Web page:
Tuesday, April 9, 2013

Reading Reflection: 1, 2, 3 and 4

Chapter 1

Chapter 1 touches on a few different definitions of advertising in regards to its form and purpose. When analyzing the ad campaigns used in the book, it’s important to keep in mind that advertising is “the pop culture vehicle” that “sells products, and calls people to action” by involving “various media”, such as broadcast, print, interactive, and unconventional. The Think Small ad campaign for the Volkswagen Beetle, created by Julian Koenig at the Doyle Dane Bernback agency was a complete success because of its minimalist.  First off, the contrast of white space makes the car pop off the page, regardless of its size and color, and immediately, the ad is contextually and visually congruent. As competitors who were persuading audiences to ‘”think big” and pay more for luxury that may have not been realistic, or affordable for the majority of car consumers at the time. This Smart Car ad seems to mimic those same ideas of simplicity before complexity that reassured consumers of the 50’s and 60’s as well as those of the 21st century.

Chapter 2

Chapter 2 focuses on the advertising phase as it addresses key aspects such as “project goals and objectives, client’s business goals, roles of the project in the client’s broader plan, identification of the audience, competitive analysis, budget and schedule and deadline.” In regards to its objectives, the Chick-fil-a “Eat Mor” ad campaign is both clear and slightly hazy. It is clear that Chick-fil-a’s aim is to appear relevant to consumers who appreciate wholesome, good quality meat; they are looking to be Number #1 in the market for chicken sandwiches. I think the creative brief is clever in the fact that a pair of literate cows trying to save the consumption of their kind. I can’t decide whether I enjoy that the intentional misspelling of the slogan. On one hand I find it endearing, while on the other I think it dulls the brand and makes the ad campaign extremely cheesy. Either way, I would deem the advertisement successful in way that it purely brings attention to the brand. I think that Chick-fil-a’s ad campaign might be more successful if it appealed more to pop culture in order strengthen a relevancy and reach a broader age range with its audience. This PETA campaign did just that by using the mass media sensation of Octomom in accordance to its commentary on neutering.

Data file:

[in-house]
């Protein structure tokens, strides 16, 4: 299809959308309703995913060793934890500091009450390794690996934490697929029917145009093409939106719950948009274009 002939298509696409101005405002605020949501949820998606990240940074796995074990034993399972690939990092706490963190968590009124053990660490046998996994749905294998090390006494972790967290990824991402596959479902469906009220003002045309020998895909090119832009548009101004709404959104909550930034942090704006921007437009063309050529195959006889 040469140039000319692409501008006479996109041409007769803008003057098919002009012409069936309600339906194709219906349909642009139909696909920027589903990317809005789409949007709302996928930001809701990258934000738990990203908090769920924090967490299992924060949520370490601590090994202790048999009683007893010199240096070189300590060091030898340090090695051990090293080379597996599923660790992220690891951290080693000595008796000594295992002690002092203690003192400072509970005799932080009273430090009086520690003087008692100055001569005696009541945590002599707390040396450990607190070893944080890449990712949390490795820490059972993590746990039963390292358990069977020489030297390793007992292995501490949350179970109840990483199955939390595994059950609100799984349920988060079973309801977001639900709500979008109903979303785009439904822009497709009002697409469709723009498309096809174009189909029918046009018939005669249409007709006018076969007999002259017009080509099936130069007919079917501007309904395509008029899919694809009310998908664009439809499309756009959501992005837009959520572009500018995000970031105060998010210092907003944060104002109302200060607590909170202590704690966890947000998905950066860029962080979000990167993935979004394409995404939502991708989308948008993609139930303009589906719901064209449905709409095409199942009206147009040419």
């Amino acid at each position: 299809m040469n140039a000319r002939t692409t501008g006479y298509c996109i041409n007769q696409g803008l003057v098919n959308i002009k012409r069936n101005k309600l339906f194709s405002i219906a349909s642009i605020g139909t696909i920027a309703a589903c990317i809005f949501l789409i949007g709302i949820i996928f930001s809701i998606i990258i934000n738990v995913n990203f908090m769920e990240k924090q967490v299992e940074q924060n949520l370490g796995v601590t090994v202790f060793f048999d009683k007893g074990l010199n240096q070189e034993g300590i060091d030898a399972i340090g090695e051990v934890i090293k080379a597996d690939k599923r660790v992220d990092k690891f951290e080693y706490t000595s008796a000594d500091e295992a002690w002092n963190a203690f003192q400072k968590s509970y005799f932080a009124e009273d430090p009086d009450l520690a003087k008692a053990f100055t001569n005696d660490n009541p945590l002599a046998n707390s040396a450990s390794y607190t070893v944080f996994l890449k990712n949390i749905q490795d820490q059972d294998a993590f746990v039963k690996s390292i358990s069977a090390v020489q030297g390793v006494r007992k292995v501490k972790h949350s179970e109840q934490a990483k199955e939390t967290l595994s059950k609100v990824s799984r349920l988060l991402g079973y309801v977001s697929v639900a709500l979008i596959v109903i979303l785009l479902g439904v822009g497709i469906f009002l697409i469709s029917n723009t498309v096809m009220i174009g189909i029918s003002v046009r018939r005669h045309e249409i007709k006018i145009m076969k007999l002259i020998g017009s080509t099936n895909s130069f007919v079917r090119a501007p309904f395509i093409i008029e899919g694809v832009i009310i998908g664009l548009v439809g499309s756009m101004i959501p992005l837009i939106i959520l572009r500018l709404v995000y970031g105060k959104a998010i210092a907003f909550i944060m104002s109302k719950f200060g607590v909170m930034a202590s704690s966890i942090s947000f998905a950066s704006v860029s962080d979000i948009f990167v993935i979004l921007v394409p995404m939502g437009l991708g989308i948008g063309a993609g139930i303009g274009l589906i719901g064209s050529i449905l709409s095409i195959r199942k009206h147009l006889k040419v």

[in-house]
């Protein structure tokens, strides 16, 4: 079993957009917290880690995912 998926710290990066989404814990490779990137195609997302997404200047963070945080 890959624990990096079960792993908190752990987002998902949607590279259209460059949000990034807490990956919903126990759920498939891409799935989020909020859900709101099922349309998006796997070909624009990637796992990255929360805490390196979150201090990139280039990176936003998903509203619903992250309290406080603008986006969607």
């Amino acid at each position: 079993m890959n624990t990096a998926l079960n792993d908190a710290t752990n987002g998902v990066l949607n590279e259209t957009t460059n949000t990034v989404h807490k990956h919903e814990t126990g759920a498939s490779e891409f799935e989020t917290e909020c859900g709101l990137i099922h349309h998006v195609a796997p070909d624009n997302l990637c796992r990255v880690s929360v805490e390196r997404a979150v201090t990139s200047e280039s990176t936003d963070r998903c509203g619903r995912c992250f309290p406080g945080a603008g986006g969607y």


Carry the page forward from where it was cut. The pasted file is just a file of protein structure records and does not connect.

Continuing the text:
Chapter 3

Chapter 3 emphasizes how creativity goes hand-in-hand with the thinker. The thinker’s mind hosts those innovative and imaginary solutions. When problems arise, designers use processes like sketching, or making visual “mind maps” that allows them to stay open to all possible ideas—conventional or unconventional. The Lynx “Getting Dressed” commercial is an insightful way of mocking the role of “an ideal woman” through a story telling, or possibly framing process. This use of timeline in conjunction with body spray makes me instantly think of those Axe products commercials in which the hyperbolic male fantasy is played out in real life. This oversexed, “get laid” branding idea will always be relevant in a culture where sex sells, even if the ad campaign is mocking it along the way.

Chapter 4

Chapter 4 is all about the importance of ideas and how, at this day and age, ideas matter immensely in regards to reaching people across all the many discourses of communication. A brand that can spark a people’s spirit while creating a sense of unity will ultimately build a loyal following that may even ride out through generations. Johnson and Johnson is an example outside of the book of a company that “has values that people respect” that has endured over 100 years of success. This Johnson and Johnson advertisement is similar to Daffy’s in that it takes an honest approach in attracting customers—a respectable approach. While the “We Have A Suggestion For Whoever Suggested It” ad campaign is completely catchy and effectively cheeky, the Johnson and Johnson campaign is more touching and has a wholesome appeal that is more universally accepted. There are even people outside of the mother-baby niche who use the products for their skin-softening effect, and will continue to do so, out of loyalty to the brand. 

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